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8 ways Blockchain Impacts on Cybersecurity

Blockchain Guest Post

It can be argued that blockchain is one of the most important innovations of our age. What many people don’t realize is that this technology extends well beyond just cryptocurrencies. This new system has plenty of potentials to solve problems in other systems, especially stuff involving security and accountability, such as supply chain management, escrow services, and legal contracts.

“Blockchain really is the future and in more ways than most people can imagine,” says Adam Wakefield, a technology writer at Australian Writings.

At the very heart of it, blockchain is a decentralized ledger that makes it possible to have secure transactions that are more efficient and frictionless. The ledger itself is practically immutable due to the verification process contained in every block that contains the blockchain. You can’t change a block or tamper with it without having to tamper with every other block in the blockchain, which is basically impossible.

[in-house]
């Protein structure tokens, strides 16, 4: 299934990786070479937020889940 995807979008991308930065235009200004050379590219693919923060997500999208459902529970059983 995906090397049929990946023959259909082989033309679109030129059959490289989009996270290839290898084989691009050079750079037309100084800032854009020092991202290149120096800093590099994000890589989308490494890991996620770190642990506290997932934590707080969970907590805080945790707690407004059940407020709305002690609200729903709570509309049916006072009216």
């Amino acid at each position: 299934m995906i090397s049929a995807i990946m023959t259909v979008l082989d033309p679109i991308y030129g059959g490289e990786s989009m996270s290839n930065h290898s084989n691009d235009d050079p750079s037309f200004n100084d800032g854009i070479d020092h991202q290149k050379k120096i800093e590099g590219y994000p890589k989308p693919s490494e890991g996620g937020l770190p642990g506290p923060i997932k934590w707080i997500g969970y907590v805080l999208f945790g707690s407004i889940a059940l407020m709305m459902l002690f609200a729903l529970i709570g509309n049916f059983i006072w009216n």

Even so, there are still plenty of other applications where blockchain has plenty of potentials. One particular area where this new technology could be very helpful is cybersecurity. This article will look at some of the potential applications of blockchain in the area of cybersecurity.

8 ways Blockchain Impacts on Cybersecurity

Protection against DDoS Attacks

DDoS stands for Distributed Denial of Service and this is one of the most pestilent attacks facing many networks in the modern age. Basically, an online service is overloaded with traffic, causing it to slow down and deny resources to the users who are legitimate.

Hackers manage to launch a DDoS attack using something called a botnet, which is basically a massive network of computers that have been previously infiltrated and attacked by a virus. It is one of the oldest known ways to shut down your competitor. Even today, it cost businesses millions of dollars in lost revenue.

DDoS attacks can be fend in a variety of ways. You could blacklist suspected IPs and blacklist them, or employ DDoS protection services from specialized providers that take on the malicious traffic on your behalf.